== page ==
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What Is Missouri?- John Samuel Tieman

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Axar.az presents an article "What Is Missouri?" by John Samuel Tieman.

So someone on TV asked the other day, “Where is Missouri?” I think he wanted to ask, “What is Missouri?” I expect my friends in Azerbaijan to know little about my state. But many Americans likewise know from little to nothing about my home.

Missouri is a “flyover” state, right? Isn't it one of those M-I-something places, Minnesota, Michigan, Mississippi, one of those? They say “Midwest”, but what is it – is it in the middle, or is it in the west? Or is it southern? Don't Missourians speak with a southern accent?

Where is Missouri? We live at the mean center of the United States. There are a variety of calculations to determine the center, but, to quote a fellow Missourian, “Thems ain't nuthin' no how.” In Standard English, we're it. We're the center. Why do you think everyone has to “fly over” us to get anywhere?

What is Missouri? A friend went to the airport to pick up a guest from somewhere out east. The guest started speaking like he was some drunken Texan comforting a dying armadillo he'd just run over. My friend finally asked. The guy explained that he was just being polite, and speaking in a Missouri accent. We speak the Midlands Dialect Of American English. There are variations of the dialect. Some of us sound like Huckleberry Finn, that's true. Most of us sound like the CBS Nightly News. We're not southerners. Nor are we westerners, northerners, easterners. And just because some of us use “y'all”, that doesn't make us southerners. Please note that many of us say, “all of you.” Well, OK, and “you'ns”. But many of us actually speak Standard English.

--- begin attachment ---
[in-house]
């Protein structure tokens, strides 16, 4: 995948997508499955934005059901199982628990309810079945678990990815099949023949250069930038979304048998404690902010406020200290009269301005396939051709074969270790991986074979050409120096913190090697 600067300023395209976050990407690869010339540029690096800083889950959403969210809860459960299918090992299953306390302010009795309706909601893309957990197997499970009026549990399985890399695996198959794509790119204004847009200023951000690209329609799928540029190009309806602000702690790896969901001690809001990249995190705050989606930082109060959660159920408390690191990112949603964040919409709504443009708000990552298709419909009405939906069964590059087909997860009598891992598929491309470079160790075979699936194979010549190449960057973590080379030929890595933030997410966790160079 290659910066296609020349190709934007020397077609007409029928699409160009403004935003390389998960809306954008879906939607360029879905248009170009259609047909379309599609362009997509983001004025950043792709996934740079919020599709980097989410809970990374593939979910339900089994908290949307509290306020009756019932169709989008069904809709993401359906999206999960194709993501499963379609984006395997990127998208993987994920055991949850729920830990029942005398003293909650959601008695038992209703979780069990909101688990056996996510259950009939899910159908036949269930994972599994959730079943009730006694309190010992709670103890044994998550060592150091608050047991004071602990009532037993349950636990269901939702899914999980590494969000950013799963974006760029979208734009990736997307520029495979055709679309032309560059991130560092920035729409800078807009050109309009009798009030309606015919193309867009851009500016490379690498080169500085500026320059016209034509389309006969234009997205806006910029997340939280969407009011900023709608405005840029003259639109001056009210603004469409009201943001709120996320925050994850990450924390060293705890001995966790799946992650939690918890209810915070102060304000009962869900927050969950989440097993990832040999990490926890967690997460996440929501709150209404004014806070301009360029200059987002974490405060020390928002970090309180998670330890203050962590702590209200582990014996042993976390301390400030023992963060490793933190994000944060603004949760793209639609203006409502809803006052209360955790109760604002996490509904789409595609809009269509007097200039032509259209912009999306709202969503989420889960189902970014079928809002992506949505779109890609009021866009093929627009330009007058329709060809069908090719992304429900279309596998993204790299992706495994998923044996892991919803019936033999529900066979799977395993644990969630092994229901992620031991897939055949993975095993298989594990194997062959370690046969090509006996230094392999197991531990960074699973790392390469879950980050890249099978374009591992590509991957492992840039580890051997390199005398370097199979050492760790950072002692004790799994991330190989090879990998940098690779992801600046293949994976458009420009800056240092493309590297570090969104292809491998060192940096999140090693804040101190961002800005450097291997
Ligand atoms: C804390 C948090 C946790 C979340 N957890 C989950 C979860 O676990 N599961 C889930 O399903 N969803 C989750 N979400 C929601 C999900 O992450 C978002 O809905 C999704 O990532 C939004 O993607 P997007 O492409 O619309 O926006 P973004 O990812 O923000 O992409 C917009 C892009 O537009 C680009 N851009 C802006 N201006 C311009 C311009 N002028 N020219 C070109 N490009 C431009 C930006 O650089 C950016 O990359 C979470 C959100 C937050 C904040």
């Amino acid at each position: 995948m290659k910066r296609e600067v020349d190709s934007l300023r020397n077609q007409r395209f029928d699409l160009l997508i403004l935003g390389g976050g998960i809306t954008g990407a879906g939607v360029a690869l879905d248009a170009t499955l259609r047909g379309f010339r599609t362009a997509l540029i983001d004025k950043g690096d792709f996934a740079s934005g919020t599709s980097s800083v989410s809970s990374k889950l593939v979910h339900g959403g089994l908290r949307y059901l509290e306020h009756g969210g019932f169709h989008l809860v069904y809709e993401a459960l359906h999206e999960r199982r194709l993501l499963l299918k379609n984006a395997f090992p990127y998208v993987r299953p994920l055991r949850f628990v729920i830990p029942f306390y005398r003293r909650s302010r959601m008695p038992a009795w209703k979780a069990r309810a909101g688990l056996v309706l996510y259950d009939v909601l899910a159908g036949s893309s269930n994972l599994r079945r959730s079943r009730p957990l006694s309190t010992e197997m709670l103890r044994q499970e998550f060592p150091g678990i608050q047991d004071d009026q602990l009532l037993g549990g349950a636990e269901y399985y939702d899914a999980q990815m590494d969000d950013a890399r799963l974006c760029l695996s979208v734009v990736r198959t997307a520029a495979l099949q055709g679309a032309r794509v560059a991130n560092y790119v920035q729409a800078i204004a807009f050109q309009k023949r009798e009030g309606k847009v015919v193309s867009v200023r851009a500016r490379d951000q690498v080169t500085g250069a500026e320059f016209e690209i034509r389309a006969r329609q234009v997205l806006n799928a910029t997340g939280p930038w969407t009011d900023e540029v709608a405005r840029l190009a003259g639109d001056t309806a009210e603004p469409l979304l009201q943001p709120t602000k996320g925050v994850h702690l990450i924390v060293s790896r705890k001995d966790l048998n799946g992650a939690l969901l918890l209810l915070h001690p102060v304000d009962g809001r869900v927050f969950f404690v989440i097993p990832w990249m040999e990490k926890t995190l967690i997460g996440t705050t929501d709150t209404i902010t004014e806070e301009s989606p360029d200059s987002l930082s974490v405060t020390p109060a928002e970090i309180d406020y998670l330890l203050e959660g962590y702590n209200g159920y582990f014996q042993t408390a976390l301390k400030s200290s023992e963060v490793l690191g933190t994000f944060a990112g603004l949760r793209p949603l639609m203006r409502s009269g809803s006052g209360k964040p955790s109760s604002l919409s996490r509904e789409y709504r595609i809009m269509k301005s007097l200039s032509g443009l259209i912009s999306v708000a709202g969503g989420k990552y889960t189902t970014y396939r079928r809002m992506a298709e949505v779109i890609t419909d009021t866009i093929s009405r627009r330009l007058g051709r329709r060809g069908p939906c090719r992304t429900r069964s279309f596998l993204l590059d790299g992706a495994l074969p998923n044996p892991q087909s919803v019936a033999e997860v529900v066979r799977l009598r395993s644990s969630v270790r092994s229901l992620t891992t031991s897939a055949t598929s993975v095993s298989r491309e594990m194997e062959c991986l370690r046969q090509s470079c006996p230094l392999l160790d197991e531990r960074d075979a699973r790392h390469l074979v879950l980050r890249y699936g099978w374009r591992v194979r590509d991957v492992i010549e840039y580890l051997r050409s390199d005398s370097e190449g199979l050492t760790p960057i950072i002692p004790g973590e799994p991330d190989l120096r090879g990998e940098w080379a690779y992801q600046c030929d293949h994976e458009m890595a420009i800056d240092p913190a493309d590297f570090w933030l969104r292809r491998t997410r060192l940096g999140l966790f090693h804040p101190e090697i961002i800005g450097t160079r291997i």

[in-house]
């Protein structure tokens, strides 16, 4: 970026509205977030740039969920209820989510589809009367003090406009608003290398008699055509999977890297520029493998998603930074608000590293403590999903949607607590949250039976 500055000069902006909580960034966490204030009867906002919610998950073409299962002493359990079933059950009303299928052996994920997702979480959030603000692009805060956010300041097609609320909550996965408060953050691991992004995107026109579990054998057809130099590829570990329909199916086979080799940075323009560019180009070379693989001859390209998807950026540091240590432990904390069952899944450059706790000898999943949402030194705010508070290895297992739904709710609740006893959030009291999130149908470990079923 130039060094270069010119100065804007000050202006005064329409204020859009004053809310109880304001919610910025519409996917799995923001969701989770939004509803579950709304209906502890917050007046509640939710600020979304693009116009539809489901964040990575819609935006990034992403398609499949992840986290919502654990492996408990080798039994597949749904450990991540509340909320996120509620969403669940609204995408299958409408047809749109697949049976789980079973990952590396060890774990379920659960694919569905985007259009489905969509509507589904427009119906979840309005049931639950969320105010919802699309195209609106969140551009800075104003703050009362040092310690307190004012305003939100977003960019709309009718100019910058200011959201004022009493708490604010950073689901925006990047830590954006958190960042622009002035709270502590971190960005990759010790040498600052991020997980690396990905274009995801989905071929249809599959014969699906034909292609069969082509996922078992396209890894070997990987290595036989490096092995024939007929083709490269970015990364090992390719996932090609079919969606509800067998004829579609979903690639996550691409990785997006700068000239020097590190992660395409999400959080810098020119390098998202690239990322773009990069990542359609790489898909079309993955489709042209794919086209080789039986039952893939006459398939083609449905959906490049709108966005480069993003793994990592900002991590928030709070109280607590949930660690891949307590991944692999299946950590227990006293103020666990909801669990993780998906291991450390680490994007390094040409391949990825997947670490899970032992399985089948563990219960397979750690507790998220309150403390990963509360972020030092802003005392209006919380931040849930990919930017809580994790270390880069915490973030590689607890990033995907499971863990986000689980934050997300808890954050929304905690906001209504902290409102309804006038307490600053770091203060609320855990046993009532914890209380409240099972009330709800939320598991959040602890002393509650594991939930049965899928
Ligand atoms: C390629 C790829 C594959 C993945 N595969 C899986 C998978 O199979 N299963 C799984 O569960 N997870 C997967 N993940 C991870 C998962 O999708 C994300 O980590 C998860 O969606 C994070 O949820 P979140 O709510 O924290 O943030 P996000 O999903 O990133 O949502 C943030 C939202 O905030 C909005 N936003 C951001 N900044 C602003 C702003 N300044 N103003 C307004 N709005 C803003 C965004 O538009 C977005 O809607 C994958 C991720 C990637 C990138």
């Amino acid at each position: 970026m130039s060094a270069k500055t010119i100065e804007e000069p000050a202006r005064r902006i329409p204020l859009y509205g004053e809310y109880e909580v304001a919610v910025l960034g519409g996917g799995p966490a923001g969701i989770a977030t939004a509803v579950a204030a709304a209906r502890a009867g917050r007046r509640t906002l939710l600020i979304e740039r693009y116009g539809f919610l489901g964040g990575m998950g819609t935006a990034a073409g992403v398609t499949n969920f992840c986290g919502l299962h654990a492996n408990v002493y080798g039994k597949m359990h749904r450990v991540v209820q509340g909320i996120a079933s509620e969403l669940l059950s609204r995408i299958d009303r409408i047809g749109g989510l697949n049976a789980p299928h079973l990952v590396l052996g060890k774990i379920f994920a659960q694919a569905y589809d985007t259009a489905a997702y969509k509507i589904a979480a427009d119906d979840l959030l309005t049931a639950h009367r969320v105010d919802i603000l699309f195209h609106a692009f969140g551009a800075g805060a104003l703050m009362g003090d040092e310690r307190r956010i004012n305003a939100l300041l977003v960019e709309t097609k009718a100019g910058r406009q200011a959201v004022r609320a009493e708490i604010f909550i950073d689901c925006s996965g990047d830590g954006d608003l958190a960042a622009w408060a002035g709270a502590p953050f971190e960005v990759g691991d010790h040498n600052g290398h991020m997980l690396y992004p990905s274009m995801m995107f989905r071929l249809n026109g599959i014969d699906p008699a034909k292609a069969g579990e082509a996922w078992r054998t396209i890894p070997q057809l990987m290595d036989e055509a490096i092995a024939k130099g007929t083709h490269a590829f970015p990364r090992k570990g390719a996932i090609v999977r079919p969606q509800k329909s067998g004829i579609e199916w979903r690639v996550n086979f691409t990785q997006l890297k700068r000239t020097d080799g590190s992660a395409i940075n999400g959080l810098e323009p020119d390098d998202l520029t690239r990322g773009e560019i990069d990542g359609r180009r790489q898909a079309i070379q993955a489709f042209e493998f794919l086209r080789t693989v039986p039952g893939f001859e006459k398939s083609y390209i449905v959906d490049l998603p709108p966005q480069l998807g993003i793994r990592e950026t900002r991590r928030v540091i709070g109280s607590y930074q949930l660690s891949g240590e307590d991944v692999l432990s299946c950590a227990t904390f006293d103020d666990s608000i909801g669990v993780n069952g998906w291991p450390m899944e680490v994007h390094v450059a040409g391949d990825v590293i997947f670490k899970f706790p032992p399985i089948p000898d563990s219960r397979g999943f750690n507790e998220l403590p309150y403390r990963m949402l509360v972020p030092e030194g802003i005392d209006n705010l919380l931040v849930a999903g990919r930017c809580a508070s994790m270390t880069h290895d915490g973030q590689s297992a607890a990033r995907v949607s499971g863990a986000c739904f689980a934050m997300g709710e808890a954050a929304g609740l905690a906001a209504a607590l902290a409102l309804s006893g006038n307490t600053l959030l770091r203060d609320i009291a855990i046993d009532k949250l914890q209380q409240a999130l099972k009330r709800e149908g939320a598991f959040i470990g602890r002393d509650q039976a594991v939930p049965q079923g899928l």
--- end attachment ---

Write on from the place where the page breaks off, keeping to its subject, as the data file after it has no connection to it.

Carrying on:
What do people know about Missouri?

Six million folks live in Missouri. About three million live in Greater St. Louis, and another two million live in the Kansas City area. Both of these metropolitan areas cross two state lines. So you want to picture the average Missourian? The average Missourian is a suburban woman reading her “St. Louis Post-Dispatch” on her lunch break at her high-rise office.

A lot of folks want to picture Missourians as small-town folks. OK. In “Waiting For Guffman”, Parker Posey's character, Libby Mae Brown, the perky Diary Queen employee, yes, that is one kind of small-town Missourian. So is Sheryl Crow. President Harry Truman was a small-town Missourian.

I resent the stereotype – fly over country, a bunch of hoosiers. We have great universities. The Arch is perhaps the most beautiful, or at least the largest, abstract sculpture in the world. We fry the finest catfish, and most years play some of the sweetest baseball in either league. We are the home of Langston Hughes, William Least Heat-Moon, William Burroughs, Reinhold Niebuhr, Vincent Price, John Goodman, T. S. Eliot and Josephine Baker. Anna Marie Bullock, known to the world as Tina Turner, graduated from Sumner High School in St. Louis, Class of 1958, and it was here she got her start in music. Scott Joplin wrote some of his finest music here. Heidi Gardner, of “Saturday Night Live”, hails from Kansas City.

Then there's the natural beauty. To drive through the Ozarks in the early morning, when the fog still lies low in the valleys, is to yield to more shades of blue and gray than any language ever named.

Then there's racism. There's virtually segregated schools, economic injustice, and white flight. The greatest pain of racism is to tell someone that, because of the color of their skin, they will spend their life unwanted, unloved, uncared for. That pain, that is as All-American as the balk or a double play.

I resent the “hoosier” implication, that Missourians are unsophisticated. Just because we speak the Midlands Dialect Of American English, that's no reason to presume that on weekends we all go recreational cow tipping. Some of us go to the symphony. Missouri is a very conservative, true. Yet my congressional district is represented by a socialist, Cori Bush. In my neighborhood, you'll run into lots of Hasidic Jews but nary a hillbilly. That said, we've seen folks who have traded teeth for meth. It happens. It's just not as common as folks think. Which brings us back to that accent. Neither my wife nor I pronounce it “Missour-ah”. That said, my wife and I met at Washington University here, in St. Louis. She hates it when I pronounce it “Wa-R-shington.”

2023.11.20 / 09:39
John Samuel Tieman
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